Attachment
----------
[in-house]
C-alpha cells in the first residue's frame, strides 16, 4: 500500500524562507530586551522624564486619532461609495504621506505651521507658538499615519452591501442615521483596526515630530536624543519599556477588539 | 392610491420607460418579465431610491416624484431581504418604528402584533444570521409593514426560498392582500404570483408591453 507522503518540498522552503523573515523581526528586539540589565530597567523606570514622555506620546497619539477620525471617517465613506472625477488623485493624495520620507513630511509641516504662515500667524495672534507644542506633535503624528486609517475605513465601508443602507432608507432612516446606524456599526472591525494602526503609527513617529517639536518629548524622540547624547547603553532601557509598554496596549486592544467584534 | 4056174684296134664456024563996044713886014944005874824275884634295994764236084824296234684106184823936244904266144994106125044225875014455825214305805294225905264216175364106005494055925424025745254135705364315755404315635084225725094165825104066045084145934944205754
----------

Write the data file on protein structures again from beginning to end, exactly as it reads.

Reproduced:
[in-house]
C-alpha cells in the first residue's frame, strides 16, 4: 500500500524562507530586551522624564486619532461609495504621506505651521507658538499615519452591501442615521483596526515630530536624543519599556477588539 | 392610491420607460418579465431610491416624484431581504418604528402584533444570521409593514426560498392582500404570483408591453 507522503518540498522552503523573515523581526528586539540589565530597567523606570514622555506620546497619539477620525471617517465613506472625477488623485493624495520620507513630511509641516504662515500667524495672534507644542506633535503624528486609517475605513465601508443602507432608507432612516446606524456599526472591525494602526503609527513617529517639536518629548524622540547624547547603553532601557509598554496596549486592544467584534 | 4056174684296134664456024563996044713886014944005874824275884634295994764236084824296234684106184823936244904266144994106125044225875014455825214305805294225905264216175364106005494055925424025745254135705364315755404315635084225725094165825104066045084145934944205754